vernix caseosa

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Related to vernix caseosa: vernix caseosa peritonitis


 [ver´niks] (L.)
vernix caseo´sa the thick white substance composed of sebum and desquamated epithelial cells that provides a protective covering for the skin of the fetus. In the full-term newborn, during the first two or three days of life there is a small amount of vernix caseosa in body creases and the hair.
Miller-Keane Encyclopedia and Dictionary of Medicine, Nursing, and Allied Health, Seventh Edition. © 2003 by Saunders, an imprint of Elsevier, Inc. All rights reserved.

ver·nix ca·se·o·'sa

the fatty cheesy substance, consisting of desquamated epithelial cells, lanugo downy (hairs), and sebaceous matter, which covers the skin of the fetus forming a waterproof cover that helps to resist maceration of the fetus by amniotic fluid.
Farlex Partner Medical Dictionary © Farlex 2012

vernix caseosa

The American Heritage® Medical Dictionary Copyright © 2007, 2004 by Houghton Mifflin Company. Published by Houghton Mifflin Company. All rights reserved.

vernix caseosa

Neonatology A white fatty goo composed of squames, lanugo, and sebaceous secretions, which covers and protects neonatal skin; the closer to term the infant, the less the VC; post-term infants have very little VC
McGraw-Hill Concise Dictionary of Modern Medicine. © 2002 by The McGraw-Hill Companies, Inc.

ver·nix ca·se·o·sa

(vĕr'niks kā'sē-ō'să)
The fatty cheesy substance, consisting of desquamated epithelial cells, lanugo (downy hairs), and sebaceous matter, which covers the skin of the fetus and provides a waterproof protective cover.
Medical Dictionary for the Health Professions and Nursing © Farlex 2012
References in periodicals archive ?
The next challenge influencing successful implementation of UNHS in the current study was vernix caseosa, a physiological substance produced by the fetus in utero.
[24] recommend that in order for more neonates to be assessed, and for confounding factors such as the presence of vernix caseosa to be minimised, screening should take place on day 3 of life, at the midwife outpatient unit.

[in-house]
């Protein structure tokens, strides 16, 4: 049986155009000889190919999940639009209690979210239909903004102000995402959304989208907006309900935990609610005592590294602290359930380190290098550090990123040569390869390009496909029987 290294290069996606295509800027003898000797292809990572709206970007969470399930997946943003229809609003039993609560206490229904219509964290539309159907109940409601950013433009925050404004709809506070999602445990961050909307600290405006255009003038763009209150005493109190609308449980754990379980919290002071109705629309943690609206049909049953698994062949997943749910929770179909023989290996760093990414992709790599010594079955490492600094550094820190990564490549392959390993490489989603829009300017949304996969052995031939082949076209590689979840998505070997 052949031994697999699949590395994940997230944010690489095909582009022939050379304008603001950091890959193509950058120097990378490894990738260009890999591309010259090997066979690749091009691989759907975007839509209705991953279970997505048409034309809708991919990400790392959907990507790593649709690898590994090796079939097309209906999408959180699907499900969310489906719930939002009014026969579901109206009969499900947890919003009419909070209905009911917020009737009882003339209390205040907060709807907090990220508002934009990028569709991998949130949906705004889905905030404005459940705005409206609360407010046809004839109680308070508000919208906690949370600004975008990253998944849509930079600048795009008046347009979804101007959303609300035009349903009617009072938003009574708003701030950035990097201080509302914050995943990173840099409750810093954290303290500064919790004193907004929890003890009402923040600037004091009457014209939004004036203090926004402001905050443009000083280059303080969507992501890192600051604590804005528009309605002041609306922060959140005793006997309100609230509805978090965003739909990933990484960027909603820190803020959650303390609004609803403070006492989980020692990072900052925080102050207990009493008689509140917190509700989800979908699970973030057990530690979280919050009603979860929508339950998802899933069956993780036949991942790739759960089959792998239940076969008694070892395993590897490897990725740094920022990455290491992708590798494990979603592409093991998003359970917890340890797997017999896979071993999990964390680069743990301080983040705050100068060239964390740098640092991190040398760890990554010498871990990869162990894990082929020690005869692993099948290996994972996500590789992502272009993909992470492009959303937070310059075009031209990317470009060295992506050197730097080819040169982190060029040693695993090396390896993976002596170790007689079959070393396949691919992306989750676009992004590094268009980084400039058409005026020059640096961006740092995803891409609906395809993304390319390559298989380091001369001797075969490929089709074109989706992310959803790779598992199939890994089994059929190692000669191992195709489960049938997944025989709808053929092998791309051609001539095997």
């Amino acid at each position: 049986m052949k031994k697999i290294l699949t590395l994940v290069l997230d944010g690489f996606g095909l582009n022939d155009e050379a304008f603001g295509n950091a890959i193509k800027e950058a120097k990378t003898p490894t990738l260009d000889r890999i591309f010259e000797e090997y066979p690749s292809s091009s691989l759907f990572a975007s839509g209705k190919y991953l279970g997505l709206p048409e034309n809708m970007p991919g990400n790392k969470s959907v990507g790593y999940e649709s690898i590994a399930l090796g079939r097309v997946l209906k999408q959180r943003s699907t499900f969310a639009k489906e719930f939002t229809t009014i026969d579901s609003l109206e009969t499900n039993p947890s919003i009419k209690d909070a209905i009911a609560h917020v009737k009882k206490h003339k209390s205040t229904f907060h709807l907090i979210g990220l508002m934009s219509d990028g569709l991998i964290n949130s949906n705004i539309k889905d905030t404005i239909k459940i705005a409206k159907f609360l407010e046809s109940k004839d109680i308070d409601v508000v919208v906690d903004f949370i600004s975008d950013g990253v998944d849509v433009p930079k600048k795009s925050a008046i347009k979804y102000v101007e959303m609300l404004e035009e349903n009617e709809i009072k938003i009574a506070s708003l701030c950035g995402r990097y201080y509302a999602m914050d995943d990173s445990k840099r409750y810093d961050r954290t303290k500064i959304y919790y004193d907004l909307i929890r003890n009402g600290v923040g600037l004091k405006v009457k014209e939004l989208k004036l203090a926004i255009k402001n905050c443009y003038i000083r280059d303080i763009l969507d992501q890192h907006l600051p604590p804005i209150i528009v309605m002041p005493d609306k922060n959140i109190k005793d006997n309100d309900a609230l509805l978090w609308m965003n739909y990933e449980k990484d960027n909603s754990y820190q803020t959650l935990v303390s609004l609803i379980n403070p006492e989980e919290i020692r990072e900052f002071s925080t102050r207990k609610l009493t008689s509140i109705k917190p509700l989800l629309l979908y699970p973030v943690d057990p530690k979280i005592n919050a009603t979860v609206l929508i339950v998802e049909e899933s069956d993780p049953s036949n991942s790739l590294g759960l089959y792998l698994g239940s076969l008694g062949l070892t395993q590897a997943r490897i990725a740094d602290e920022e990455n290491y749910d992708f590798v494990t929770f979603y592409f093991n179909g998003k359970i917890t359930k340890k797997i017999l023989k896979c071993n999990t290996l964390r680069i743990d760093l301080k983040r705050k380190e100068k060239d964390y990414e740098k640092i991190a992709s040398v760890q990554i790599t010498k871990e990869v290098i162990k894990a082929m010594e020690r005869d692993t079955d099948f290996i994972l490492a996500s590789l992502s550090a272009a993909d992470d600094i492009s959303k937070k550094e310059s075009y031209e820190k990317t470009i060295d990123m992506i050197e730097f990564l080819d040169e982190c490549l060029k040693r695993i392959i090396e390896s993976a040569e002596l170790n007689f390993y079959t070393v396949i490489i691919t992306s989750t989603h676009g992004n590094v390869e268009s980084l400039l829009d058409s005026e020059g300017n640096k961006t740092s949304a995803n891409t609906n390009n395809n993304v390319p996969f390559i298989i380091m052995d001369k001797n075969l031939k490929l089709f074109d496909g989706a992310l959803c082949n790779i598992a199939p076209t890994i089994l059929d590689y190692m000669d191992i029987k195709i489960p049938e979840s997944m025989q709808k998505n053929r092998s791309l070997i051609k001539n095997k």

Since little is known about the vernix caseosa, it is important to educate mothers about the benefits of it.
Harmful cord practices10, vigorous application of mustard oil to the skin of the newborn12, use of a pacifier13, removal of vernix caseosa at the time of birth14, application of surma15, powder sprinkling16, laying of baby17, and giving water to the baby10 are some of the other harmful or potentially harmful practices found in the present study.
Amniotic fluid embolism syndrome is that amniotic fluid that contains a complex mixture of maternal extracellular fluid, foetal urine, foetal squamous cells, lanugo hair, vernix caseosa, mucus, meconium, foetal antigens and potent vasoactive components such as thromboplastin, plasmin activator, vasoconstrictor endothelin, platelet activating factor, prostaglandin F2[infinity] (a potent pulmonary vasoconstrictor) and endogenous mediators like histamine, bradykinin, endothelin, leukotriene and arachidonic acid metabolites.
The vernix caseosa is a thin fatty layer which starts developing on the fetal skin from the 28th week of gestation, changing the conductivity in the maternal volume conductor.
The ingredients of this cream was discovered through the Dutch researchers unraveling the ingredients of the protective film called Vernix caseosa (VC) that covers the foetus and newborn babies, helping skin growth before and after birth.
Jouandeaud, Silab; "Basic skin evaluation methods," Randy Wickett, Ph.D, University of Cincinnati; "The role of vernix caseosa in neonatal adaption," Marty O.
Meconium, the dark green viscous first stool of a newborn, is a collection of debris consisting of desquamated cells of the alimentary tract and skin, lanugo, fatty material from the vernix caseosa, amniotic fluid, and various intestinal secretions.